Progression of Liver Injury over Time

Cutting carbs and processed foods will significantly lower the stress on the liver rather quickly; I’ve seen blood levels of liver enzymes normalize within 3 months of low carb eating.  I’ve seen triglycerides fall from 7,000 mg/dL to 90 mg/dL in 9 weeks.  Both of these events were the result of cutting carbs and getting glucose levels down.  However, neither of these tactics usually impact that fasting glucose number, no matter how hard we try.

Dawn phenomenon occurs simply because the liver believes it is doing its job properly; it releases glycogen in response to falling glucose, even if it’s NOT less than 60 mg/dL.  Once glucose climbs, the liver, the brain, the entire body “adapt” to the higher levels, often with such gradual symptoms, that people never notice the fatigue, the muscle aches, the headaches, the occasional lightheadedness, the occasional tummy ache, or the numbness/tingling in hands/feet. As the body adapts to these higher numbers, the liver also adapts, secreting stored glucose whenever it perceives a fall.  For you, it might happen at 200 mg/dL, for someone else, it may happen at 160 mg/dL.  The specific number is not the important detail here; rather, the fact that the liver will continue trying to keep your glucose WHERE IT USED TO BE is the important thing to remember.  Your liver truly is following instructions that you taught it. 

Once we cut carbs, of course glucose falls; however, the fasting glucose will fall much more slowly than post-prandial (after meal) glucose readings. Don’t worry and don’t spend energy stressing over this fact.  Just keep on working at it; some people have a LOT of glycogen stored in the liver. Until the liver gives it up, glucose readings are likely to be higher than we like, first thing in the morning.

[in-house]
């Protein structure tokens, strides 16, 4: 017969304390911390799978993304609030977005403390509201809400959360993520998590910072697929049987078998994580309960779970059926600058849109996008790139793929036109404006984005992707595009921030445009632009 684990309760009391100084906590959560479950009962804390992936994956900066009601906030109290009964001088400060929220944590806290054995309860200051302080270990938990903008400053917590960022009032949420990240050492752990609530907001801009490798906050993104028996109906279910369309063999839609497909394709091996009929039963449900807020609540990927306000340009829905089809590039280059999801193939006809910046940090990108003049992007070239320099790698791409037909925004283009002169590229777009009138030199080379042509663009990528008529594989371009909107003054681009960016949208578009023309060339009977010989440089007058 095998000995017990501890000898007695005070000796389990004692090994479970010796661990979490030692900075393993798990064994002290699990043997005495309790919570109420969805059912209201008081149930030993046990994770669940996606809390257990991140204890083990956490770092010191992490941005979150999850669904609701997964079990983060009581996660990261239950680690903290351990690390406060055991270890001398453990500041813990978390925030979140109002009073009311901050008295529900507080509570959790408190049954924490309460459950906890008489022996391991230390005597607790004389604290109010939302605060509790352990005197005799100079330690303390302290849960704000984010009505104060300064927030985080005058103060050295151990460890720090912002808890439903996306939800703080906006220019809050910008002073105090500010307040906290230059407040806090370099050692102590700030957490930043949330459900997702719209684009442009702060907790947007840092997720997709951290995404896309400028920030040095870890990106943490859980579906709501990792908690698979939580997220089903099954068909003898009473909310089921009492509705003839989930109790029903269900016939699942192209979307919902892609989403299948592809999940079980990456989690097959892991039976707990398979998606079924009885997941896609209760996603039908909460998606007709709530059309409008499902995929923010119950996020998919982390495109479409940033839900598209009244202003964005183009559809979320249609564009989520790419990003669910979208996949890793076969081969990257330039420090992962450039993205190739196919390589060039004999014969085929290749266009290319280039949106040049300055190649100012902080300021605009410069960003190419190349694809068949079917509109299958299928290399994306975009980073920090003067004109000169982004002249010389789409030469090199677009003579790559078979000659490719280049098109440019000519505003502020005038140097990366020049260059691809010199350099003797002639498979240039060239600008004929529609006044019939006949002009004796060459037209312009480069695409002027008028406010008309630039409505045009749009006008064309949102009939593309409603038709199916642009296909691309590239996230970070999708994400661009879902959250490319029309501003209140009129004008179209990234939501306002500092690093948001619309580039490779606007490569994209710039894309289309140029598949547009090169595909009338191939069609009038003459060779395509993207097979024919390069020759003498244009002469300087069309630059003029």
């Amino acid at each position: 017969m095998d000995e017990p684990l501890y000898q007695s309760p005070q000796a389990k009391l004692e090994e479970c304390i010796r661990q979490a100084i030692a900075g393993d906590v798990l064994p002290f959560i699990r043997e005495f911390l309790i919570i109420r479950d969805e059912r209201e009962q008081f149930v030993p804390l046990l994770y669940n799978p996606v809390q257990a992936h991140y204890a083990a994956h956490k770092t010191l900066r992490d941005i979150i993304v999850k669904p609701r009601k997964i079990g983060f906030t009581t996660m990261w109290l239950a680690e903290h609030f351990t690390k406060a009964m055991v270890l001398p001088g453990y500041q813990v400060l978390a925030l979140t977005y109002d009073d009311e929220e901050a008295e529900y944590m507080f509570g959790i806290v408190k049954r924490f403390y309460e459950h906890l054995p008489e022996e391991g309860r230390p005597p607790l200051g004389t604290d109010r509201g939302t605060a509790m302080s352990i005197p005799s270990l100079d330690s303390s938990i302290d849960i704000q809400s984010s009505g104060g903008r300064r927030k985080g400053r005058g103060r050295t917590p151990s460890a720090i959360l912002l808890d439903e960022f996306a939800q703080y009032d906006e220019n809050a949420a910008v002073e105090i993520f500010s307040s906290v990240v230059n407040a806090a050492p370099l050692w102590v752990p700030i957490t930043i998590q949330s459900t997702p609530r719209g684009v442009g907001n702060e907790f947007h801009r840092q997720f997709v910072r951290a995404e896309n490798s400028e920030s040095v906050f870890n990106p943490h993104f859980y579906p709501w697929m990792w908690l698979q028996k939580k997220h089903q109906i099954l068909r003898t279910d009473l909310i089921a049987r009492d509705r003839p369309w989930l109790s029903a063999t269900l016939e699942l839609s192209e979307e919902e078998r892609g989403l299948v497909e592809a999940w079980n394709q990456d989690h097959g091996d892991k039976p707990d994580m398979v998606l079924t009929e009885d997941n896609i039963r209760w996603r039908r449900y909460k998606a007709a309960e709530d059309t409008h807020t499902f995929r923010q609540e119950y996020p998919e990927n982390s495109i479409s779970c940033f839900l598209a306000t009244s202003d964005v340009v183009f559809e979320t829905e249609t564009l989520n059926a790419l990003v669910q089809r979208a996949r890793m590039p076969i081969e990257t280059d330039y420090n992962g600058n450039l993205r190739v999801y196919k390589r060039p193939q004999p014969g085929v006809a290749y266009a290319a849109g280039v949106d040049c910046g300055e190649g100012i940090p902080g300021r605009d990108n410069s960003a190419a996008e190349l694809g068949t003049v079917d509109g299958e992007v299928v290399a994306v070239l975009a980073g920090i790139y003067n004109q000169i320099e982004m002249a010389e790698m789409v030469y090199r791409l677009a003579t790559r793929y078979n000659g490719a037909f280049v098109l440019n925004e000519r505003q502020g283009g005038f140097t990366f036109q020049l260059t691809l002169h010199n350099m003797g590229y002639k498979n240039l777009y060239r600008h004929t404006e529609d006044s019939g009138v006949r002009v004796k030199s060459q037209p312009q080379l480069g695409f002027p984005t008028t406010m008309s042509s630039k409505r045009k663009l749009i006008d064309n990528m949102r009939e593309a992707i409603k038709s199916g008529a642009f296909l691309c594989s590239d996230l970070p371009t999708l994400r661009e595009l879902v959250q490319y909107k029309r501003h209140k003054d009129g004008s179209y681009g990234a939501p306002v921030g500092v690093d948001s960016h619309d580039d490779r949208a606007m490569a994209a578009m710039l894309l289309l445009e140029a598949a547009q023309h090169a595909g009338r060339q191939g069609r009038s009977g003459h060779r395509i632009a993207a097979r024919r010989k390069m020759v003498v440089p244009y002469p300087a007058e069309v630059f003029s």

The Glucose Roller Coaster

Patients who take insulin to help manage glucose levels are at higher risks of battling dawn phenomenon sometimes because insulin’s job is to lower glucose.  But if the body has become adapted to higher glucose levels, the liver will battle with the insulin, releasing more glycogen, trying to keep that glucose where it has been.  Only with time, does the liver learn better behavior.  It really just takes time. 

WARNING: If an insulin-using diabetic chooses to go on a low carb eating plan, serious dangers abound.  It is VITAL to LIFE to make sure your prescriber is fully aware of your decrease in carb intake; even if they don’t agree with your way of eating, they have a moral & legal obligation to adjust your medications to accommodate the food you’re eating.   If they won’t work with you BEFORE you start cutting carbs, then you must call their office DAILY with your glucose readings and ask, SPECIFICALLY: “I am on this medicine (and that medicine) but my glucose reading today is ??  Do I need to continue BOTH/THIS medicine with glucose this low?”  While they do have your records, the staff is UNLIKELY to pull your entire chart for the phone message; your LIFE depends on YOU being VERY specific with your report and your question.  I cannot stress enough that YOU MUST BE PERSISTENT with clinic contact!!

SO, is there anything we can do about dawn phenomenon.

Yes, there are several strategies that can help, but there isn’t a tried & true definite treatment for DP.  Time is the best healer but cutting carbs to less than 20 grams per day is key.  Some people will try 100 g/day; others may swear by 50 g/day.  But honestly, the only way that I see real success and decreased frustration is to keep carb intake as low as possible.  Remember that carbohydrates have never been deemed essential to life or health by any national or worldwide organization or agency.  We don’t need them; the body can produce glucose from any carbon, hydrogen and oxygen molecules. WE DO NOT NEED TO CONSUME CARBS AT ALL.